Detectives turn to podiatry to help solve murder case
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Smithfield detectives are turning to an obscure scientific discipline to bolster their case against a Newport News man charged with murder. They hope a foot specialist will be able to confirm that a shoe left behind at a murder scene on Dec. 19, 2012, was last worn by 24-year-old Shymeek Stanfield.
"This is new for us," said Smithfield police Lt. Patrick Valdez, one of two detectives investigating the shooting death of Travis Newby. "From what I understand, it's been used in just a handful of cases across the nation."
There is a reason for that. Forensic podiatry is just now starting to draw the attention of law enforcement.
Dr. John A. DiMaggio, president of the American Society of Forensic Podiatry in Oregon, said that his organization formed in 2003 and has fewer than 60 members around the world. He added that the International Association for Identification - the world's largest forensic organization - only recognized it in 2009.
DiMaggio, who is not involved with the Stanfield investigation, said forensic podiatrists typically examine bare footprints and footwear. On occasion, they are asked to review a homicide victim's bones and, if they have access to video, a person's gait.
It's sometimes possible to determine who wore a shoe by examining the imprint inside and comparing it with another one the person wore.
Dr. Michael Nirenberg, a podiatrist in Crown Point, Ind., who conducts forensic exams on the side, said he must look at the two shoes and make numerous measurements. From there, he steps back and sees whether the various shapes match.
"You want to identify enough things that you can determine a person made a footprint, or in the alternative, that there is no way they made it," he said.
Valdez said he didn't know such comparisons were possible until late May, when Nirenberg contacted him. The doctor read about the Stanfield case online and offered his assistance.
"I was like, 'Is this a joke? Is this real?' " Valdez recalled. "But he seems to really to know what he is doing."
DiMaggio estimated that law enforcement seeks the help of his membership on 30 to 40 cases a year. But he expects that number to grow as more police departments learn about the discipline.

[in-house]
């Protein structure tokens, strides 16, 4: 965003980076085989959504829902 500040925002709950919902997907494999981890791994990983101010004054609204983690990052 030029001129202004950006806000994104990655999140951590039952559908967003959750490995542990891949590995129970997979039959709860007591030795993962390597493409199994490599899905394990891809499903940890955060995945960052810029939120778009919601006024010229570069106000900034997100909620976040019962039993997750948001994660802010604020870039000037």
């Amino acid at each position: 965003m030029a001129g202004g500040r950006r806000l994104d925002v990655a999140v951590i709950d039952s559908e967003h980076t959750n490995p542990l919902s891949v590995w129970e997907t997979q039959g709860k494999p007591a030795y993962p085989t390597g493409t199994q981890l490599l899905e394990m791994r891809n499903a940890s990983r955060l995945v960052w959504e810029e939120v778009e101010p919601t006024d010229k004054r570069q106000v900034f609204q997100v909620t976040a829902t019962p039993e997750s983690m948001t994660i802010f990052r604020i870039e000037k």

"I think they are buying into it more and more," he said. "These things take time."
Part of the problem is that forensic podiatry is not an exact science. DiMaggio noted that it is difficult for a podiatrist to say with certainty a person wore a shoe.
"It's usually not 100 percent," he said.
DiMaggio said the science is typically used when police have a viable case but want additional evidence to tie a suspect to a crime.
Stanfield is set to stand trial Sept. 16 in Isle of Wight Circuit Court on one count each of first-degree murder, robbery and use of a handgun during the commission of a felony. But earlier this year, prosecutors encountered problems when they presented their evidence in court.
General District Judge W. Parker Councill dismissed all charges against Stanfield on May 15, citing a lack of evidence.
Jennifer Walsh, Stanfield's attorney, said the judge did not believe that DNA recovered from the scene conclusively linked her client to the crime.
After Stanfield was released from custody, Commonwealth's Attorney L. Wayne Farmer chose to take the case before a grand jury. He secured three felony charges against Stanfield.
"We are pretty confident our case is sound even without the testimony of Dr. Nirenberg... but if we can put his foot in the shoe, that would be a nice something extra," Valdez said.
Walsh said this week that she didn't know until The Virginian-Pilot contacted her that the Police Department was interested in her client's shoes.
A search warrant affidavit filed in Suffolk Circuit Court in June, less than two weeks after Stanfield was indicted, indicated that detectives wanted to examine the shoes he was wearing when he was rearrested May 23 in Yorktown.
Valdez said investigators took pictures of the inner part of the size 11 Nike tennis shoes and sent them to Nirenberg. Detectives haven't heard back yet, but if the doctor says there is enough of an imprint on the insole, they might take the shoes to Indiana for examination.
DiMaggio, who co-authored a textbook on forensic podiatry that was published three years ago, explained that the key to making an identification is the shoes.
"It's hard to make a positive identification," he said, but "you can get pretty close."